Mozambique cuts key lending rate to 22 percent on falling inflation
The full report from the audit into the three Mozambican security-related concerns Ematum (Mozambique Tuna Company), Proindicus and MAM (Mozambique Asset Management) gives damning details of how the companies tried to sabotage the audit.
The three companies had taken out loans of over two billion US dollars from European banks (Credit Suisse and VTB of Russia), that were illegally guaranteed by the former Mozambican government, headed by President Armando Guebuza. The loan guarantees added 20 per cent to Mozambique’s foreign debt.
The auditors from Kroll Associates, reputedly the world’s foremost auditing company, had complained about lack of pertinent information in the executive summary, made public in late June. The full report goes into much more detail of how information had been kept from the eyes of the auditors, sometimes invoking the excuse of “national security”.
The report is circulating on the Internet – but, for reasons unknown to the Mozambican public, the Attorney-General’s Office (PGR), which hired Kroll, has not yet put it on its website.
The report points out that Kroll relied on “being provided with complete documentation by the representatives of the Mozambique companies, by the government officials who approved the guarantees for the lending, by the banks that provided the loan agreements, and most recently by the contractor that provided the assets and services” (this is the Lebanon-based Privinvest Group).
Yet despite the well-known fact that the audit was a condition for the resumption of normal relations between Mozambique and the International Monetary Fund (IMF), and other cooperation partners, much of the information was not forthcoming.
The main challenge in completing the audit, Kroll says, “was the lack of information available from the Mozambique companies. Kroll spent a considerable amount of time requesting and liaising with representatives of the Mozambique companies to obtain information and documentation that was, in some case, either ultimately incomplete or not provided at all”.
Key to this obstruction was the man referred to by Kroll as “Person A” (because the report avoids naming any individuals). But it is clear from the context that “Person A” is Antonio do Rosario, the official of the State Intelligence and Security Service (SISE) who is the chairperson of all three companies. Rosario subsequently publicly admitted that he is indeed “Person A”. Kroll said it repeatedly asked Rosario for “outstanding information that would provide a better understanding of expenditure: the response was that the requested information was ‘classified’ and not available”.
Privinvest was selected as the contractor without any tender, and so Kroll asked Rosario if any due diligence had been done before hiring Privinvest, but it ran into a complete refusal to cooperate. “Despite repeated requests, Person A has refused to provide any information relating to other suppliers that were considered or what due diligence was undertaken on the contractor. Person A has maintained that this information is maintained by SISE and cannot be provided, citing ‘national security’ reasons”.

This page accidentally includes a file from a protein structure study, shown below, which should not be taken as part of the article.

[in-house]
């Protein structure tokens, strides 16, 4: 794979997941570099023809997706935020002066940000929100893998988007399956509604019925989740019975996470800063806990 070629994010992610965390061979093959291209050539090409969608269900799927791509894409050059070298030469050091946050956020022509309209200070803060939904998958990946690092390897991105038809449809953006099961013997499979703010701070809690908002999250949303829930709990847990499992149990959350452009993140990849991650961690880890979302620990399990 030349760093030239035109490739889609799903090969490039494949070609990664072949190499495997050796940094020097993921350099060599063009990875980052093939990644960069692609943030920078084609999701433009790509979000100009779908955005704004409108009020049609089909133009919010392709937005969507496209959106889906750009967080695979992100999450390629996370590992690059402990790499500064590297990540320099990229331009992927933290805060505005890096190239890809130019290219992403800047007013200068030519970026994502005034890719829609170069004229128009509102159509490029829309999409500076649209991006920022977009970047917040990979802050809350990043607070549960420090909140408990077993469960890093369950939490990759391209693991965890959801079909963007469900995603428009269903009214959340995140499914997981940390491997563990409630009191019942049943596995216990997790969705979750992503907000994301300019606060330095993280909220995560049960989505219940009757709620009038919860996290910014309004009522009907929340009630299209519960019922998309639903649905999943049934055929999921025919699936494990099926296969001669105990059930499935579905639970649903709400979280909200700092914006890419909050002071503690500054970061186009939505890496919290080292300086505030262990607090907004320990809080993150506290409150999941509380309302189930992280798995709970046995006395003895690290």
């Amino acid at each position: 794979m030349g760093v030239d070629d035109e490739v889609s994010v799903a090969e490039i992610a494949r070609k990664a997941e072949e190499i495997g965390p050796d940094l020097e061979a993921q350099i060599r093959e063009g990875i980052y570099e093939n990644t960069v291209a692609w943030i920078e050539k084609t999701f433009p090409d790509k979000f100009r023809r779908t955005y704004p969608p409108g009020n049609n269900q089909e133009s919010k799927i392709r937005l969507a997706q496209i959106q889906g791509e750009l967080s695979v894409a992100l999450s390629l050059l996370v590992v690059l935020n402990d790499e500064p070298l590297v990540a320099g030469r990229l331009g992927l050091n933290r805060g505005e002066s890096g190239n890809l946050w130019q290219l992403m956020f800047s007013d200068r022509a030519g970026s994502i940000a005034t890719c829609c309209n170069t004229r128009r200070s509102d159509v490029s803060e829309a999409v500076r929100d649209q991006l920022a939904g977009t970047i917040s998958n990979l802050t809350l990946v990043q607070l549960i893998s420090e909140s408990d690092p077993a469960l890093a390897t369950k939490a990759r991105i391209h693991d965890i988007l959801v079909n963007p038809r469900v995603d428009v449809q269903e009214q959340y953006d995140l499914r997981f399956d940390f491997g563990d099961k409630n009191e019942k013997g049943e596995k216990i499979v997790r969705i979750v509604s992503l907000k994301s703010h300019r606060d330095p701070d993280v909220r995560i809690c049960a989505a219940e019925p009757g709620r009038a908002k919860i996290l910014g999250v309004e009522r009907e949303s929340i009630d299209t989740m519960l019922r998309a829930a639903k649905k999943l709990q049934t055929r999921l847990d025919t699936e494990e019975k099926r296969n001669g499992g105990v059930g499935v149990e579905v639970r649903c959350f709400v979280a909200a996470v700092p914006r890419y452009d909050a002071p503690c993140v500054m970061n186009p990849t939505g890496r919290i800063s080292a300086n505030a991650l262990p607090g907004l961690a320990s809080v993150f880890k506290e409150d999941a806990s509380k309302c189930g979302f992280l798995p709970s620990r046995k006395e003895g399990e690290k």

Rosario refused even to supply a copy of the original request for a government guarantee for the Proindicus loan of 622 million dollars. Again, he claimed this was “classified” information. When Kroll turned to the Finance Ministry, it was unable to find a copy of the request in its archives.
Kroll also found it could not obtain “reliable accounting records from the Mozambique companies to enable a proper assessment of the financial position of each company. Further, the Mozambique companies were unable to provide complete loan agreements or supply contracts”.
The invoices that the companies did provide “did not include sufficient detail to provide comfort that the documents accurately reflect the true price of the assets and services”. Some of the assets, such as the Ocean Eagle patrol vessels supplied to Ematum, did not feature in the accounting records at all.
There were huge holes in the Ematum records. Kroll found that Ematum “only provided limited information for two bank accounts which did not cover the period from the account opening, nor did Ematum provide details of two bank accounts held with BNI-Mozambique and Moza Banco. Of particular concern is that the Moza Banco account was not recorded in the Ematum accounting records, despite this account being used to receive more than 1.7 billion meticais (USD 55 million) from SISE”.
“The inability of Ematum to provide complete accounting records and bank statements demonstrates that the company has not maintained adequate books and records, either through mismanagement or a deliberate attempt to frustrate Kroll’s independent audit”, the report declares.
Kroll notes that its difficulties in obtaining relevant financial information and the supporting documentation suggests that the directors of the three companies are in breach of their obligations under the Mozambican Commercial Code. For example, the fact that none of the companies provided Kroll with “reliable balance sheet records”, or any evidence that an inventory of assets had been maintained. These are legal requirements under the Commercial Code.
The missing information means that the audit cannot be regarded as complete – and the IMF has made it clear that until the audit is complete there can be no question of resuming normal relations with Mozambique. Without a new programme with the IMF in place, other partners will not resume their financial support for Mozambique.
In particular, that means it is very unlikely that any donors will resume their direct support to the Mozambican state budget in the near future. The suspension of direct budget support is costing Mozambique hundreds of millions of dollars in aid every year.Source: AIM